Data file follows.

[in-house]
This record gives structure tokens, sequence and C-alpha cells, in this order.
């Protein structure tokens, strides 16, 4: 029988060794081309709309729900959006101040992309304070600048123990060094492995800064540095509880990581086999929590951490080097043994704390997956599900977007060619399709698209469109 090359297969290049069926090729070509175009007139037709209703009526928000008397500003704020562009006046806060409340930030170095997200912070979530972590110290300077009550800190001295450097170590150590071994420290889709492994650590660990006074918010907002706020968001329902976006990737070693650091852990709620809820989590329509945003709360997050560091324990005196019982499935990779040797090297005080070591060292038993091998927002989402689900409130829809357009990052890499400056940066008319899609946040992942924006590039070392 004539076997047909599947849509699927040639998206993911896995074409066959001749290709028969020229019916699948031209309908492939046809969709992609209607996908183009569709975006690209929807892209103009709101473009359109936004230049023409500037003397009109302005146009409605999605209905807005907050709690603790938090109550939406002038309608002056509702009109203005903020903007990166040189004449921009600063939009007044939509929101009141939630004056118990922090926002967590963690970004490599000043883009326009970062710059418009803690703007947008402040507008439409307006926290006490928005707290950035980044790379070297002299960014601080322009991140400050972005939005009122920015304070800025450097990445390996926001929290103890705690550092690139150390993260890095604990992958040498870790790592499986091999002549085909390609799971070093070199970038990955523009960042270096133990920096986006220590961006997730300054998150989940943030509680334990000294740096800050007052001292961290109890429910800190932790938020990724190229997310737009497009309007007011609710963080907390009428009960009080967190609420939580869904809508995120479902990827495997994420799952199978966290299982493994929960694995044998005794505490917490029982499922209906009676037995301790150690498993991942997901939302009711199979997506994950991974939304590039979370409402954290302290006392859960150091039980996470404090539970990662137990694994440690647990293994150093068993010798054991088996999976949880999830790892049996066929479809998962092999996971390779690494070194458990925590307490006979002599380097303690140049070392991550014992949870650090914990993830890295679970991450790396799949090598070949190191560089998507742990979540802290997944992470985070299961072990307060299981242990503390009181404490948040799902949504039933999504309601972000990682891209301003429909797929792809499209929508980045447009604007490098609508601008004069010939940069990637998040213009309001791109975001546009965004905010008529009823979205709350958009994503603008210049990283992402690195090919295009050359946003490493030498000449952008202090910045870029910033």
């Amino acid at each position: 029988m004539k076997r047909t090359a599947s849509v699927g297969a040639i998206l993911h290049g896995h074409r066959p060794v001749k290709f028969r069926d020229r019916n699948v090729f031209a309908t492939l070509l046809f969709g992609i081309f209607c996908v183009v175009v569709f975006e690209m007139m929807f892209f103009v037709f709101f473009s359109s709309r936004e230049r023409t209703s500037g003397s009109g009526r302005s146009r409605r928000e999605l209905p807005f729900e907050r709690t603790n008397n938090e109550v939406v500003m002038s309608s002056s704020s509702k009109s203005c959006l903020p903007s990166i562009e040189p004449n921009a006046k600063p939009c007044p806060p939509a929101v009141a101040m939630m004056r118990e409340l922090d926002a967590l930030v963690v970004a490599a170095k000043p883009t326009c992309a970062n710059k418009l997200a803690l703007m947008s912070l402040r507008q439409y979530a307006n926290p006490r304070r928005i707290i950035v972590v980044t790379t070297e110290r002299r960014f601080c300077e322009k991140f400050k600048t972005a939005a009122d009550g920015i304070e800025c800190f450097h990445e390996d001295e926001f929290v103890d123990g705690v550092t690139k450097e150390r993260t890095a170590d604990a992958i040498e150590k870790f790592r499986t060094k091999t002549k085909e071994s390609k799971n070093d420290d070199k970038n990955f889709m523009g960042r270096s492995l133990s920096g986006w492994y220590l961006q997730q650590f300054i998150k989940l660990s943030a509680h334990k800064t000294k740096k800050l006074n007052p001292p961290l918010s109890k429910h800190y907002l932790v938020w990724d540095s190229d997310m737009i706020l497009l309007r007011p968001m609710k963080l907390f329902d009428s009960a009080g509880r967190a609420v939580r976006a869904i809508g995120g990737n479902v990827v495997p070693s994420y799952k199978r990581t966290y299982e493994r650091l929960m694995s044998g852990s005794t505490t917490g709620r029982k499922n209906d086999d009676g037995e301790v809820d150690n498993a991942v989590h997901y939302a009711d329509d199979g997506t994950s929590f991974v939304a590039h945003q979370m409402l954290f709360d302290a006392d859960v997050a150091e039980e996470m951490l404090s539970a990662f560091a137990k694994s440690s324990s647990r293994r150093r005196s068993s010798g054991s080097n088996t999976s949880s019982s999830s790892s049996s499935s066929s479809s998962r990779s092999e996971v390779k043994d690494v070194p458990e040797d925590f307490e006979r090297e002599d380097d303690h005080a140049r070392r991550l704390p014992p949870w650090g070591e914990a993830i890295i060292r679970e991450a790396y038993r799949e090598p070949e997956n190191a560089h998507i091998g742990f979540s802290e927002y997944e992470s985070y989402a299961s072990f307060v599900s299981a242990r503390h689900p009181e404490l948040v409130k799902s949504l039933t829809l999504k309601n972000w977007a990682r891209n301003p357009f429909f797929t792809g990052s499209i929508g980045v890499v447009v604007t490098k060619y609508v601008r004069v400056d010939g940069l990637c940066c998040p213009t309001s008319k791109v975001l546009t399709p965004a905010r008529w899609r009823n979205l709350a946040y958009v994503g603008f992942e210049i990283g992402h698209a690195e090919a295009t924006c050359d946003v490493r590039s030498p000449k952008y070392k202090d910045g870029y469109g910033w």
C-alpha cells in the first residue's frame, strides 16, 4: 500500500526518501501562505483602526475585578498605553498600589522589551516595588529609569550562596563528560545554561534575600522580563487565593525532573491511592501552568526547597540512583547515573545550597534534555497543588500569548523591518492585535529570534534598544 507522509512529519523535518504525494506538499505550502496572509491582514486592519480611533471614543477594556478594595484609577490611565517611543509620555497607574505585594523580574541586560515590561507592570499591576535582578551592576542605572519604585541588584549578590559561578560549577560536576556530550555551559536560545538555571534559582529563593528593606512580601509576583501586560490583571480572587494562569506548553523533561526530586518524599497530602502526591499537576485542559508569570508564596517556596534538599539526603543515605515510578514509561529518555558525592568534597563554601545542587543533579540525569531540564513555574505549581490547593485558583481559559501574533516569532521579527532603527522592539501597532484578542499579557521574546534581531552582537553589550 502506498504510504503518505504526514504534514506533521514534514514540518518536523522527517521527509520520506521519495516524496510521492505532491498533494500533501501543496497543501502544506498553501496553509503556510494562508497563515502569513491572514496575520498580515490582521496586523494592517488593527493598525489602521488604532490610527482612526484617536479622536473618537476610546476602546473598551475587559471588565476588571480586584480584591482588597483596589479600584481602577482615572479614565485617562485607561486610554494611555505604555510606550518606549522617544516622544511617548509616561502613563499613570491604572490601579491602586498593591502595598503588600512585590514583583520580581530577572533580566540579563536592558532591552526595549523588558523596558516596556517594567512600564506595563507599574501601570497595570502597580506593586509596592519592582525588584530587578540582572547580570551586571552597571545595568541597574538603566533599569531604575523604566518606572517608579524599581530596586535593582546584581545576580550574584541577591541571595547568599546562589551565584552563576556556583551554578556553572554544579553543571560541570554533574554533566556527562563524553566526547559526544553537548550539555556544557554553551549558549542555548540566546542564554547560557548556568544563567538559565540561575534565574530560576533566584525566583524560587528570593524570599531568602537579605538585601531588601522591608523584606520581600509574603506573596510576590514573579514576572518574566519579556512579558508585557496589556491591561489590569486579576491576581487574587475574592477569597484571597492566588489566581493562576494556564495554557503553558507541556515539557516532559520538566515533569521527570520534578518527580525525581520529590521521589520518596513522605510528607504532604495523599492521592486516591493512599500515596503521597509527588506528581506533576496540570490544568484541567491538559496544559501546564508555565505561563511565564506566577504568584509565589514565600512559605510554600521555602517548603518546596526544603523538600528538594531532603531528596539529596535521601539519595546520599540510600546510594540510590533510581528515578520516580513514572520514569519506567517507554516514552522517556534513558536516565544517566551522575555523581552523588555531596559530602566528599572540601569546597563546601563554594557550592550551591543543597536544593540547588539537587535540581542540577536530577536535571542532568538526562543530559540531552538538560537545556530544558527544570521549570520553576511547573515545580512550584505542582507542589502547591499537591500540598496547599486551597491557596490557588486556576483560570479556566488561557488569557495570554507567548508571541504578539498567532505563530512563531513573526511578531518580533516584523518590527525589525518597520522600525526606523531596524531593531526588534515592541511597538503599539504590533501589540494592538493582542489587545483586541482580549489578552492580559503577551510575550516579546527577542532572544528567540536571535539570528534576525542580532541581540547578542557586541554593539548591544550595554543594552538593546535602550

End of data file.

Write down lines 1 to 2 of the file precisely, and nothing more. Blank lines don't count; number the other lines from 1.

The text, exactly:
[in-house]
This record gives structure tokens, sequence and C-alpha cells, in this order.